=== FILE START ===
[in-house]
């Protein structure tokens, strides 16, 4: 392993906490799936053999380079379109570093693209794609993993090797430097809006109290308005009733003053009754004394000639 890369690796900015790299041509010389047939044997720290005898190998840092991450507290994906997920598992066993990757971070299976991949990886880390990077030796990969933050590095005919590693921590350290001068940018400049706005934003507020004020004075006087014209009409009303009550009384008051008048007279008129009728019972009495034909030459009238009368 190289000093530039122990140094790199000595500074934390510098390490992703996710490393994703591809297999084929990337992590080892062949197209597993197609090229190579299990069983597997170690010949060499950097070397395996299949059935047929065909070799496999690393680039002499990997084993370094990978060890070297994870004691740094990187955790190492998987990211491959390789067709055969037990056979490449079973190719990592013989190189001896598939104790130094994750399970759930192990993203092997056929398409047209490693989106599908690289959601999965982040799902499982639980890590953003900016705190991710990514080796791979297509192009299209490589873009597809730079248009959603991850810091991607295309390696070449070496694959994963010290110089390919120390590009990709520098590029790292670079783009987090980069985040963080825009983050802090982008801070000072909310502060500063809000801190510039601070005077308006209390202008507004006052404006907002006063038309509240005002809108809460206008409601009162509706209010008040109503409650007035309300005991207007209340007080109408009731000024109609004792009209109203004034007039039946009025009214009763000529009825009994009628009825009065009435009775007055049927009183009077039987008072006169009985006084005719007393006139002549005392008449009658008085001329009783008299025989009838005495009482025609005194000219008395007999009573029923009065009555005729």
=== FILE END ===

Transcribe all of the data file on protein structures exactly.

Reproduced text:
[in-house]
């Protein structure tokens, strides 16, 4: 392993906490799936053999380079379109570093693209794609993993090797430097809006109290308005009733003053009754004394000639 890369690796900015790299041509010389047939044997720290005898190998840092991450507290994906997920598992066993990757971070299976991949990886880390990077030796990969933050590095005919590693921590350290001068940018400049706005934003507020004020004075006087014209009409009303009550009384008051008048007279008129009728019972009495034909030459009238009368 190289000093530039122990140094790199000595500074934390510098390490992703996710490393994703591809297999084929990337992590080892062949197209597993197609090229190579299990069983597997170690010949060499950097070397395996299949059935047929065909070799496999690393680039002499990997084993370094990978060890070297994870004691740094990187955790190492998987990211491959390789067709055969037990056979490449079973190719990592013989190189001896598939104790130094994750399970759930192990993203092997056929398409047209490693989106599908690289959601999965982040799902499982639980890590953003900016705190991710990514080796791979297509192009299209490589873009597809730079248009959603991850810091991607295309390696070449070496694959994963010290110089390919120390590009990709520098590029790292670079783009987090980069985040963080825009983050802090982008801070000072909310502060500063809000801190510039601070005077308006209390202008507004006052404006907002006063038309509240005002809108809460206008409601009162509706209010008040109503409650007035309300005991207007209340007080109408009731000024109609004792009209109203004034007039039946009025009214009763000529009825009994009628009825009065009435009775007055049927009183009077039987008072006169009985006084005719007393006139002549005392008449009658008085001329009783008299025989009838005495009482025609005194000219008395007999009573029923009065009555005729």